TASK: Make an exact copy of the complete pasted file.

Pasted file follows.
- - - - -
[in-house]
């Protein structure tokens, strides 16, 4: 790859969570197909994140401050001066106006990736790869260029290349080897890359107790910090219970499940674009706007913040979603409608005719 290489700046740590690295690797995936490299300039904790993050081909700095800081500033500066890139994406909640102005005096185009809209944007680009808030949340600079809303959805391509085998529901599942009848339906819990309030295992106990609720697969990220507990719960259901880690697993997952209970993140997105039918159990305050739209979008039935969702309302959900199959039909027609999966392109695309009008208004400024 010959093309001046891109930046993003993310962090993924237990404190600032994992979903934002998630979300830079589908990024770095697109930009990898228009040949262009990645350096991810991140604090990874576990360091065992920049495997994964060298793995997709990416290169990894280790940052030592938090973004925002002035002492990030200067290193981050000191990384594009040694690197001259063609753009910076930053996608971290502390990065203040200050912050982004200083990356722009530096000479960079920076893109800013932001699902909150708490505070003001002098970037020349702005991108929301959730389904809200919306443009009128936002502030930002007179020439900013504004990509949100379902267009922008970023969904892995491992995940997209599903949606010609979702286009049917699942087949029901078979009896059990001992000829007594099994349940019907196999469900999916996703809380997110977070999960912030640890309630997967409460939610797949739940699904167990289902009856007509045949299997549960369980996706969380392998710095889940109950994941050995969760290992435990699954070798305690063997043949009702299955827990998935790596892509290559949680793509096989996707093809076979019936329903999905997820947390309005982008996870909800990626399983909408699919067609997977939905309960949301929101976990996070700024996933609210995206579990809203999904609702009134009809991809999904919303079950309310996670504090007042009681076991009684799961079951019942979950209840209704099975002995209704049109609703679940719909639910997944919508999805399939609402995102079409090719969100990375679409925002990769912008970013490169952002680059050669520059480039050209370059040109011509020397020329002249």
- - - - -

[in-house]
């Protein structure tokens, strides 16, 4: 790859969570197909994140401050001066106006990736790869260029290349080897890359107790910090219970499940674009706007913040979603409608005719 290489700046740590690295690797995936490299300039904790993050081909700095800081500033500066890139994406909640102005005096185009809209944007680009808030949340600079809303959805391509085998529901599942009848339906819990309030295992106990609720697969990220507990719960259901880690697993997952209970993140997105039918159990305050739209979008039935969702309302959900199959039909027609999966392109695309009008208004400024 010959093309001046891109930046993003993310962090993924237990404190600032994992979903934002998630979300830079589908990024770095697109930009990898228009040949262009990645350096991810991140604090990874576990360091065992920049495997994964060298793995997709990416290169990894280790940052030592938090973004925002002035002492990030200067290193981050000191990384594009040694690197001259063609753009910076930053996608971290502390990065203040200050912050982004200083990356722009530096000479960079920076893109800013932001699902909150708490505070003001002098970037020349702005991108929301959730389904809200919306443009009128936002502030930002007179020439900013504004990509949100379902267009922008970023969904892995491992995940997209599903949606010609979702286009049917699942087949029901078979009896059990001992000829007594099994349940019907196999469900999916996703809380997110977070999960912030640890309630997967409460939610797949739940699904167990289902009856007509045949299997549960369980996706969380392998710095889940109950994941050995969760290992435990699954070798305690063997043949009702299955827990998935790596892509290559949680793509096989996707093809076979019936329903999905997820947390309005982008996870909800990626399983909408699919067609997977939905309960949301929101976990996070700024996933609210995206579990809203999904609702009134009809991809999904919303079950309310996670504090007042009681076991009684799961079951019942979950209840209704099975002995209704049109609703679940719909639910997944919508999805399939609402995102079409090719969100990375679409925002990769912008970013490169952002680059050669520059480039050209370059040109011509020397020329002249």